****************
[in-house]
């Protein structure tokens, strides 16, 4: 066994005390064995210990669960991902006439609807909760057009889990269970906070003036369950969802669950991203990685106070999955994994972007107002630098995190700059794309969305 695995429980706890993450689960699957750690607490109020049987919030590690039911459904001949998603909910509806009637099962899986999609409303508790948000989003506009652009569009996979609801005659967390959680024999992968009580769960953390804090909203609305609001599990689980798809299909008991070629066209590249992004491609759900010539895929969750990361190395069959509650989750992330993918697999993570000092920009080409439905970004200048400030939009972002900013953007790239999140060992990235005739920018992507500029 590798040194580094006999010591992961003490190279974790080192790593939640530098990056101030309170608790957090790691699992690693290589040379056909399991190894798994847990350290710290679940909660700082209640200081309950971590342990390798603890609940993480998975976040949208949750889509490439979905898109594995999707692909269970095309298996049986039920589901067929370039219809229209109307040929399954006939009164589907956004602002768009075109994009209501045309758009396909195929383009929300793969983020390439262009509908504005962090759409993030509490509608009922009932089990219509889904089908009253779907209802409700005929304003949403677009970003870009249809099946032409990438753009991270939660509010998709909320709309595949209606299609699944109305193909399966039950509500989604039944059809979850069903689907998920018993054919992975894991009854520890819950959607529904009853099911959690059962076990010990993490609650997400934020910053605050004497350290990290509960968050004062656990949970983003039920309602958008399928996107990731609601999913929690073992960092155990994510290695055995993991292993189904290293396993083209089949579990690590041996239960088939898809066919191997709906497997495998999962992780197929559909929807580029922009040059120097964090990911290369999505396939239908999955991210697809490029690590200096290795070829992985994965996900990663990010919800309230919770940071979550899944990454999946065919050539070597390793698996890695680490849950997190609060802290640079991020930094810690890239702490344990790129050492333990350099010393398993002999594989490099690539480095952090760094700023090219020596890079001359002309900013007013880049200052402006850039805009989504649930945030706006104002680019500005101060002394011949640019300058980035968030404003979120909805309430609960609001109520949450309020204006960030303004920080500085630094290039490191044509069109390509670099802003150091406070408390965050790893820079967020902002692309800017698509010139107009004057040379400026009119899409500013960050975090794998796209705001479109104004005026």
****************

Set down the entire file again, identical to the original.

[in-house]
């Protein structure tokens, strides 16, 4: 066994005390064995210990669960991902006439609807909760057009889990269970906070003036369950969802669950991203990685106070999955994994972007107002630098995190700059794309969305 695995429980706890993450689960699957750690607490109020049987919030590690039911459904001949998603909910509806009637099962899986999609409303508790948000989003506009652009569009996979609801005659967390959680024999992968009580769960953390804090909203609305609001599990689980798809299909008991070629066209590249992004491609759900010539895929969750990361190395069959509650989750992330993918697999993570000092920009080409439905970004200048400030939009972002900013953007790239999140060992990235005739920018992507500029 590798040194580094006999010591992961003490190279974790080192790593939640530098990056101030309170608790957090790691699992690693290589040379056909399991190894798994847990350290710290679940909660700082209640200081309950971590342990390798603890609940993480998975976040949208949750889509490439979905898109594995999707692909269970095309298996049986039920589901067929370039219809229209109307040929399954006939009164589907956004602002768009075109994009209501045309758009396909195929383009929300793969983020390439262009509908504005962090759409993030509490509608009922009932089990219509889904089908009253779907209802409700005929304003949403677009970003870009249809099946032409990438753009991270939660509010998709909320709309595949209606299609699944109305193909399966039950509500989604039944059809979850069903689907998920018993054919992975894991009854520890819950959607529904009853099911959690059962076990010990993490609650997400934020910053605050004497350290990290509960968050004062656990949970983003039920309602958008399928996107990731609601999913929690073992960092155990994510290695055995993991292993189904290293396993083209089949579990690590041996239960088939898809066919191997709906497997495998999962992780197929559909929807580029922009040059120097964090990911290369999505396939239908999955991210697809490029690590200096290795070829992985994965996900990663990010919800309230919770940071979550899944990454999946065919050539070597390793698996890695680490849950997190609060802290640079991020930094810690890239702490344990790129050492333990350099010393398993002999594989490099690539480095952090760094700023090219020596890079001359002309900013007013880049200052402006850039805009989504649930945030706006104002680019500005101060002394011949640019300058980035968030404003979120909805309430609960609001109520949450309020204006960030303004920080500085630094290039490191044509069109390509670099802003150091406070408390965050790893820079967020902002692309800017698509010139107009004057040379400026009119899409500013960050975090794998796209705001479109104004005026």